“When it comes to really communicating their ideas with impact, people want to tell their stories, but they don’t have the time or the resources or the training of a design professional, so they sort of struggle with the limitations put on them by applications such as PowerPoint, Keynote, or Google Docs to really create something that helps them stand out,” he says. “That’s really the idea behind Spark and why we we’re bringing these disconnected apps into a single solution — one that would work not only on mobile and tablet but also on the web.”
Real-Time User Research
Cattell says the lean startup approach – build, measure, learn, accelerate – is just one of two ways Spark has changed the way Adobe thinks about innovation. It allows the Spark team to constantly be testing new things with its broad user base. They formulate hypotheses quickly, deploy new functionality, test and learn, and then fold those learnings into what they’re doing now, he said. On top of that, the team has an ability to reach out to users and conduct research with them in real-time, providing both qualitative and quantitative feedback about the product.
A second game-changer has been growth hacking, which in Cattell’s case means optimizing “funnel” from top to bottom, from acquiring users to driving repeat use and ultimately to converting them into paying customers.”One of the things we’ve done in Spark is created a growth team, a cross-functional team of product managers, marketers, engineers, and designers that isn’t so much focused on building the product or the tool … but is more focused on getting users to experience that core value as quickly as possible,” Cattell explained.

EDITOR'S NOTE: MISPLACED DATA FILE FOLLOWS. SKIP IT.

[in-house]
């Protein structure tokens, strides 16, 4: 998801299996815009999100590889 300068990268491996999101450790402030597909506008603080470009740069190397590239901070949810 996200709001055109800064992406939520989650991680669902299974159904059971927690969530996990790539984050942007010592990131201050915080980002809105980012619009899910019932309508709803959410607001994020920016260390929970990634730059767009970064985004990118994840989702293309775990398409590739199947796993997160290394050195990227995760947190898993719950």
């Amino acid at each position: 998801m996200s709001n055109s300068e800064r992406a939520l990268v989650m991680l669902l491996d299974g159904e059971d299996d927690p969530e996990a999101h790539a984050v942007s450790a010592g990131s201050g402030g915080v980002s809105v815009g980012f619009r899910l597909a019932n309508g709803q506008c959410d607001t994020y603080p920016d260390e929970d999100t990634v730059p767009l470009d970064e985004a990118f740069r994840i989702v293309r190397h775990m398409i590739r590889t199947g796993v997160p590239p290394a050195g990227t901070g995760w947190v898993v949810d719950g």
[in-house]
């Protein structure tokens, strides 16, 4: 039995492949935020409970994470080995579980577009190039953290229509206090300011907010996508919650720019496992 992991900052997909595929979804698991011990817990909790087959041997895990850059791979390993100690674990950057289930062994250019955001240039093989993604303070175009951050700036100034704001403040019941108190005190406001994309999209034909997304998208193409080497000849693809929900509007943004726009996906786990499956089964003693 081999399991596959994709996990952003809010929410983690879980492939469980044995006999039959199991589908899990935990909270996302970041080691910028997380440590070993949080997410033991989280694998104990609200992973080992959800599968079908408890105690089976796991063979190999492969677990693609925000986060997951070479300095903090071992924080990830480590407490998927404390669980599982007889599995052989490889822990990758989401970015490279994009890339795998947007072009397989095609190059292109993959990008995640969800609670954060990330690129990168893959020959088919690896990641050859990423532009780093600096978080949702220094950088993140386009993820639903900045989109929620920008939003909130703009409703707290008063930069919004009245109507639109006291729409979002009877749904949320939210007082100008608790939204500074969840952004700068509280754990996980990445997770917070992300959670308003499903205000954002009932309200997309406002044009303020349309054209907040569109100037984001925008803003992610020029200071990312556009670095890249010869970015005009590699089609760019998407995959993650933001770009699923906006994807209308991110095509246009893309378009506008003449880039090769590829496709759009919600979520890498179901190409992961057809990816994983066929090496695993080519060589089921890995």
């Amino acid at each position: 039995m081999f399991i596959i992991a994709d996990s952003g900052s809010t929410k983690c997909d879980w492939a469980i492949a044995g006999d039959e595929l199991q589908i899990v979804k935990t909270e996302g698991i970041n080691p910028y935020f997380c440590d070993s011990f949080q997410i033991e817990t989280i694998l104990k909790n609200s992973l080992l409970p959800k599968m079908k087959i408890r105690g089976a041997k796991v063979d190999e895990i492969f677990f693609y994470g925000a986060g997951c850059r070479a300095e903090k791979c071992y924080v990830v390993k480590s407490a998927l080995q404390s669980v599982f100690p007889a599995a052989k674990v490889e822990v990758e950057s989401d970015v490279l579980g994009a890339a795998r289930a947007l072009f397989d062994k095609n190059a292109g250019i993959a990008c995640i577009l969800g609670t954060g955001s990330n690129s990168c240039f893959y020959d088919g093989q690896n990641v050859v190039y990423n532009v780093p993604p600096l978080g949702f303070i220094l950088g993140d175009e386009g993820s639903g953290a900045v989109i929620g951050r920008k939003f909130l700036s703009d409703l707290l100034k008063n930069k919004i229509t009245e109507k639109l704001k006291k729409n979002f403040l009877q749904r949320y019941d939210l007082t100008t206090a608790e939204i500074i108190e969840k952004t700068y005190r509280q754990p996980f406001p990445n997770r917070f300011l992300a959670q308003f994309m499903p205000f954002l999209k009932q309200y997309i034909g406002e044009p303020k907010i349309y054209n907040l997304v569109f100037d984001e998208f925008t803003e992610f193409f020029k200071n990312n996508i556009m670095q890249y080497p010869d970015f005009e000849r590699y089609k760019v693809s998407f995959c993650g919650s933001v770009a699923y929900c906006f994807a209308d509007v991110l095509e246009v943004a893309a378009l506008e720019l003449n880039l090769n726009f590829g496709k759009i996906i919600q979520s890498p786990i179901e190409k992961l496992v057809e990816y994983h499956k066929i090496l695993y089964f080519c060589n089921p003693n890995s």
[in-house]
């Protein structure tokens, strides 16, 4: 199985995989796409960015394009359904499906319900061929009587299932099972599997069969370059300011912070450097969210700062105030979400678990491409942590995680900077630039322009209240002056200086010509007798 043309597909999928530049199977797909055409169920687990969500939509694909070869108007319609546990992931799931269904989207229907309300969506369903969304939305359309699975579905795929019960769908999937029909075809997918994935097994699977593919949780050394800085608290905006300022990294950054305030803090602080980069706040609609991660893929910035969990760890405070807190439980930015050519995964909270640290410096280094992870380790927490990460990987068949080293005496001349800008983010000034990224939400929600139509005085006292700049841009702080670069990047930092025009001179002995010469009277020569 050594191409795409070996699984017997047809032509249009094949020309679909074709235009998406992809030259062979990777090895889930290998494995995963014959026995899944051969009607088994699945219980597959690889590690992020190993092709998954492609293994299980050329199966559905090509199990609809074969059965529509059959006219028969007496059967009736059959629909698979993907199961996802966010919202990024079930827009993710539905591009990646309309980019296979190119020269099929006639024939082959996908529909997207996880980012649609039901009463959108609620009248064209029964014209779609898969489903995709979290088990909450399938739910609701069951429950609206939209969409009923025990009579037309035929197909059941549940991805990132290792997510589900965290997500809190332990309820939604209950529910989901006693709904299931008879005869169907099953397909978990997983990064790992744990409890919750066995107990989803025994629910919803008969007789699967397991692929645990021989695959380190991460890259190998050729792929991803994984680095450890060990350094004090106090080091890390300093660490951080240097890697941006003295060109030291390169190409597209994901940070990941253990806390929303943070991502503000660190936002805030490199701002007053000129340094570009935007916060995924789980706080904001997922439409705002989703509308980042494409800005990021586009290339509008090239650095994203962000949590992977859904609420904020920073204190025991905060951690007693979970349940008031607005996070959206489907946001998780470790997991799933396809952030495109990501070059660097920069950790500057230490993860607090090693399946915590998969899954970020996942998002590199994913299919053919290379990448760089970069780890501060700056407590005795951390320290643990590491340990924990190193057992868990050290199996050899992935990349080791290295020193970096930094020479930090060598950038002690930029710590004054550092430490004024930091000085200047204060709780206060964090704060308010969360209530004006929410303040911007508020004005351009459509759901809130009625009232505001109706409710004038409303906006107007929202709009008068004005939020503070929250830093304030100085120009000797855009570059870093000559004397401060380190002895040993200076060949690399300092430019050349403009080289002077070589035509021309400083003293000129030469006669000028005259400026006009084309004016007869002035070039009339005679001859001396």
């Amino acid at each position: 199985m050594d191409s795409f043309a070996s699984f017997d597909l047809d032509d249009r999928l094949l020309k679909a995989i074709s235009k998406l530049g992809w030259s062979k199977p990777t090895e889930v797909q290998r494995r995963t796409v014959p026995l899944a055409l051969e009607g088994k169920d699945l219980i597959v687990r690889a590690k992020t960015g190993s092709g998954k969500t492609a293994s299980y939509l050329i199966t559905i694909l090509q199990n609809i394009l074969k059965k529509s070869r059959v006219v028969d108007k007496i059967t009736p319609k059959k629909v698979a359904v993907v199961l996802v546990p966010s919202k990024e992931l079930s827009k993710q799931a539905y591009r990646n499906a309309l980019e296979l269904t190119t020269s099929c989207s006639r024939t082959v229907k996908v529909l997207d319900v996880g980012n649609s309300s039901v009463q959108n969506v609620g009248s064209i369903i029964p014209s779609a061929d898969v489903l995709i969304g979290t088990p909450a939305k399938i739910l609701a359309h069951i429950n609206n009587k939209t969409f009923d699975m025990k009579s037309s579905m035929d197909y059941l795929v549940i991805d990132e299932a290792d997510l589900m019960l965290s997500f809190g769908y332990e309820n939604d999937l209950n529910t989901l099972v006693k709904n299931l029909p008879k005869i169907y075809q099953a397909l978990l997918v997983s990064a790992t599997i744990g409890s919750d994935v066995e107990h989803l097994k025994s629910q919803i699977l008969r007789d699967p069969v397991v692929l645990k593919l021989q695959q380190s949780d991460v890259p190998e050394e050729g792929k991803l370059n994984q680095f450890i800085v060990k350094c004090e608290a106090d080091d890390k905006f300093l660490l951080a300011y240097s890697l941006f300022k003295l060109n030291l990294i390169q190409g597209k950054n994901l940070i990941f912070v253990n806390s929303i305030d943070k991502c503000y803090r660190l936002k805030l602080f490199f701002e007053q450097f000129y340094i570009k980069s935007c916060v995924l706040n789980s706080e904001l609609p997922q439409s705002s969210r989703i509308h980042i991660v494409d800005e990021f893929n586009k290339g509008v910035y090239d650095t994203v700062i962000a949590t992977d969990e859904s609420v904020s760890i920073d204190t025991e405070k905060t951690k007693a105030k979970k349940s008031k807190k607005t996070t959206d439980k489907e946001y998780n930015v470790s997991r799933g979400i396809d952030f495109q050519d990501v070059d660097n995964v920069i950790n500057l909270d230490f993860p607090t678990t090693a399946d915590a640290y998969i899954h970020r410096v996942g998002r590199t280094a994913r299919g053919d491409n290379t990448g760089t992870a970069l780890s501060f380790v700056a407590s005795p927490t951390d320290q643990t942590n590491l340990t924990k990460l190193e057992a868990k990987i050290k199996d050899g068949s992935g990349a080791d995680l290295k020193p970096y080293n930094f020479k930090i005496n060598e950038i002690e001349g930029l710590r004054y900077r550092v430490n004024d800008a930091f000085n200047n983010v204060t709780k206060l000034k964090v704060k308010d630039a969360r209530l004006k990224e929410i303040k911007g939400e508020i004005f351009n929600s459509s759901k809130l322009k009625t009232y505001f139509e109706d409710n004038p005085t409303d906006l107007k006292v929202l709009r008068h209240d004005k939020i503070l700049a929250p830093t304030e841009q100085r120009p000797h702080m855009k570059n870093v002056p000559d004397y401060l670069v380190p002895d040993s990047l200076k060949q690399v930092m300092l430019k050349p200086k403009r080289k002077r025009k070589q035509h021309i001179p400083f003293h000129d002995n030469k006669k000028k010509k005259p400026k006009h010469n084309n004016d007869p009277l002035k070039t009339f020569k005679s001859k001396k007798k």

“Once we launched about three quarters ago, we shifted our efforts to not just developing new product features and functionality and iterating on the format but also thinking more holistically around growth so we can make our users more successful in getting to that core value…”
Strength in Numbers
Spark launched with two partners, one big and one small. The big one was Facebook; the team has been working with the social network’s Blueprint service, which helps small businesses create content for the Facebook platform, including advertising content. The Spark team has produced tutorials for small businesses showing them how Spark can create more polished content that can help them drive business.
“These are oftentimes very small businesses, where the guy or gal running them has to wear a bunch of hats, so they don’t have the time to create stuff in more advanced apps and plus they can’t afford stuff from digital agencies,” Cattell says. “But Spark empowers them to tell the story of their business and share that out on social.”
Another partner is Change.org, an online petition platform for social change. Change.org had a similar challenge, with lots of people going to the platform not knowing how to present their story in a compelling way and not sure how to get the word out across social media. Spark has worked with these people on content that could be part of their upfront petition creation workflow, Cattell says.
“They could create a video that could be part of their petition, or create a social graphic that they could use to share across their network and link back to their petition so they could get greater support,” he says.
“It’s exciting to have those two partners, because they’re really at opposite ends of the spectrum and speak to the range of things people can create with Spark.”
Adobe Spark overview video: